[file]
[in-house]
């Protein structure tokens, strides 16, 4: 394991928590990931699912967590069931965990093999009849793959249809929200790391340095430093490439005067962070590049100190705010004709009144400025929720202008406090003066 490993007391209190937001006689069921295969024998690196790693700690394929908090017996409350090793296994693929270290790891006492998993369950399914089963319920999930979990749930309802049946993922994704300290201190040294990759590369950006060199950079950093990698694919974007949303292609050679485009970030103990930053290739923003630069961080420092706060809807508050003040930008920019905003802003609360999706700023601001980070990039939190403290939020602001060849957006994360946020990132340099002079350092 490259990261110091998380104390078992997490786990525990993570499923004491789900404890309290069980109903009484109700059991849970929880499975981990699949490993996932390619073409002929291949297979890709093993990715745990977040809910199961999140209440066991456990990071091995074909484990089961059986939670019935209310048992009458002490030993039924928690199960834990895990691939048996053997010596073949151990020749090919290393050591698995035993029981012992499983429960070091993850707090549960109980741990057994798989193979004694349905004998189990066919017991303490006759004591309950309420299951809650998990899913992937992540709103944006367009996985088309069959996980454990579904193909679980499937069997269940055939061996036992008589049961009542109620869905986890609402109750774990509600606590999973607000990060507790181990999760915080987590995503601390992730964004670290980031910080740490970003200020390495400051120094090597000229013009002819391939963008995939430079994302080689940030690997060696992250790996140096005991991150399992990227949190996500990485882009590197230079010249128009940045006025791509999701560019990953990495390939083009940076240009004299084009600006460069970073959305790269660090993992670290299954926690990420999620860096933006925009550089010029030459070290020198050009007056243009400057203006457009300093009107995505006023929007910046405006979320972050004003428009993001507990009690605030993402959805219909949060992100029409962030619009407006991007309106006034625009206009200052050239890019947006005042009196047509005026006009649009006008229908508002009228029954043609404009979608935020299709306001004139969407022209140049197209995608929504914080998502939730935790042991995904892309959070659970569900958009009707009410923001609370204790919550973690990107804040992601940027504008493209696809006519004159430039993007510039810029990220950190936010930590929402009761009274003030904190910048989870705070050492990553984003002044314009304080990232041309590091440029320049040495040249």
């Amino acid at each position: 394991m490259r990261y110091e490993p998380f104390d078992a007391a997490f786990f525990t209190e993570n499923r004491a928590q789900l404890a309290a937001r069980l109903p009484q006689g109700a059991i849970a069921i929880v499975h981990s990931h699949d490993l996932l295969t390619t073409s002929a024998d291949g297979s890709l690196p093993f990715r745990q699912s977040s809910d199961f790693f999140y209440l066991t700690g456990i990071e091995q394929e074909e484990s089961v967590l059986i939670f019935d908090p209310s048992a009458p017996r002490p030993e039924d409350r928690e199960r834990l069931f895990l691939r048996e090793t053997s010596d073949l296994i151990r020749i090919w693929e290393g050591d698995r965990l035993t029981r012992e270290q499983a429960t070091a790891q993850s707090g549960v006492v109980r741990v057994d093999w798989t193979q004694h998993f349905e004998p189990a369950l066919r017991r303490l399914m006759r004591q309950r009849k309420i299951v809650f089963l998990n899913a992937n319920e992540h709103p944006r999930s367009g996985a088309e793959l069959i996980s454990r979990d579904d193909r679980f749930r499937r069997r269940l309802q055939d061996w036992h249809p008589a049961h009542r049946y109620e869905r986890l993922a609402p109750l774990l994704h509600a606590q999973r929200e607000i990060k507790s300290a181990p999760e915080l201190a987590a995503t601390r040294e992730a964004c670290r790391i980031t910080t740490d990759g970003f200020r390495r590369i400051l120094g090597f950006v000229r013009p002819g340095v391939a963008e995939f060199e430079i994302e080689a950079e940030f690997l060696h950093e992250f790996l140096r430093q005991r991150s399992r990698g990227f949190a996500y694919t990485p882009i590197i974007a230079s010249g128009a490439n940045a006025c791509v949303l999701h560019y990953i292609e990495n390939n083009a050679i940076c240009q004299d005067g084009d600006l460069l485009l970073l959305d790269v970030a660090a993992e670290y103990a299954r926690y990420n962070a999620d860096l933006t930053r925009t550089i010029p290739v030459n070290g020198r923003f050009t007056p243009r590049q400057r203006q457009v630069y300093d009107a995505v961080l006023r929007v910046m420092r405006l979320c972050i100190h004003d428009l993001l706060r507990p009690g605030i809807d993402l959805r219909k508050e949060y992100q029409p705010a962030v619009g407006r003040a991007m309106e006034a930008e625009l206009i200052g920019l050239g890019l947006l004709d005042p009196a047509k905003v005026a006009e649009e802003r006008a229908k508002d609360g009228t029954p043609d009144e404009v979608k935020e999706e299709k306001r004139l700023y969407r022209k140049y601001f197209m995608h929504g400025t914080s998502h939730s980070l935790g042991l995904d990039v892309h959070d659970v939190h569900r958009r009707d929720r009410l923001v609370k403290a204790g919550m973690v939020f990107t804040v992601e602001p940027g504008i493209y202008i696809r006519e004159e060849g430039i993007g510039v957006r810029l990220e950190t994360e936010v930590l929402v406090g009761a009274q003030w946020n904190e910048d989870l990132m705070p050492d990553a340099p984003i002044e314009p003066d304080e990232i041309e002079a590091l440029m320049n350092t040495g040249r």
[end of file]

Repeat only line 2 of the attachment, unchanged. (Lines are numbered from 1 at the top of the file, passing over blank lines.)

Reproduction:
């Protein structure tokens, strides 16, 4: 394991928590990931699912967590069931965990093999009849793959249809929200790391340095430093490439005067962070590049100190705010004709009144400025929720202008406090003066 490993007391209190937001006689069921295969024998690196790693700690394929908090017996409350090793296994693929270290790891006492998993369950399914089963319920999930979990749930309802049946993922994704300290201190040294990759590369950006060199950079950093990698694919974007949303292609050679485009970030103990930053290739923003630069961080420092706060809807508050003040930008920019905003802003609360999706700023601001980070990039939190403290939020602001060849957006994360946020990132340099002079350092 490259990261110091998380104390078992997490786990525990993570499923004491789900404890309290069980109903009484109700059991849970929880499975981990699949490993996932390619073409002929291949297979890709093993990715745990977040809910199961999140209440066991456990990071091995074909484990089961059986939670019935209310048992009458002490030993039924928690199960834990895990691939048996053997010596073949151990020749090919290393050591698995035993029981012992499983429960070091993850707090549960109980741990057994798989193979004694349905004998189990066919017991303490006759004591309950309420299951809650998990899913992937992540709103944006367009996985088309069959996980454990579904193909679980499937069997269940055939061996036992008589049961009542109620869905986890609402109750774990509600606590999973607000990060507790181990999760915080987590995503601390992730964004670290980031910080740490970003200020390495400051120094090597000229013009002819391939963008995939430079994302080689940030690997060696992250790996140096005991991150399992990227949190996500990485882009590197230079010249128009940045006025791509999701560019990953990495390939083009940076240009004299084009600006460069970073959305790269660090993992670290299954926690990420999620860096933006925009550089010029030459070290020198050009007056243009400057203006457009300093009107995505006023929007910046405006979320972050004003428009993001507990009690605030993402959805219909949060992100029409962030619009407006991007309106006034625009206009200052050239890019947006005042009196047509005026006009649009006008229908508002009228029954043609404009979608935020299709306001004139969407022209140049197209995608929504914080998502939730935790042991995904892309959070659970569900958009009707009410923001609370204790919550973690990107804040992601940027504008493209696809006519004159430039993007510039810029990220950190936010930590929402009761009274003030904190910048989870705070050492990553984003002044314009304080990232041309590091440029320049040495040249």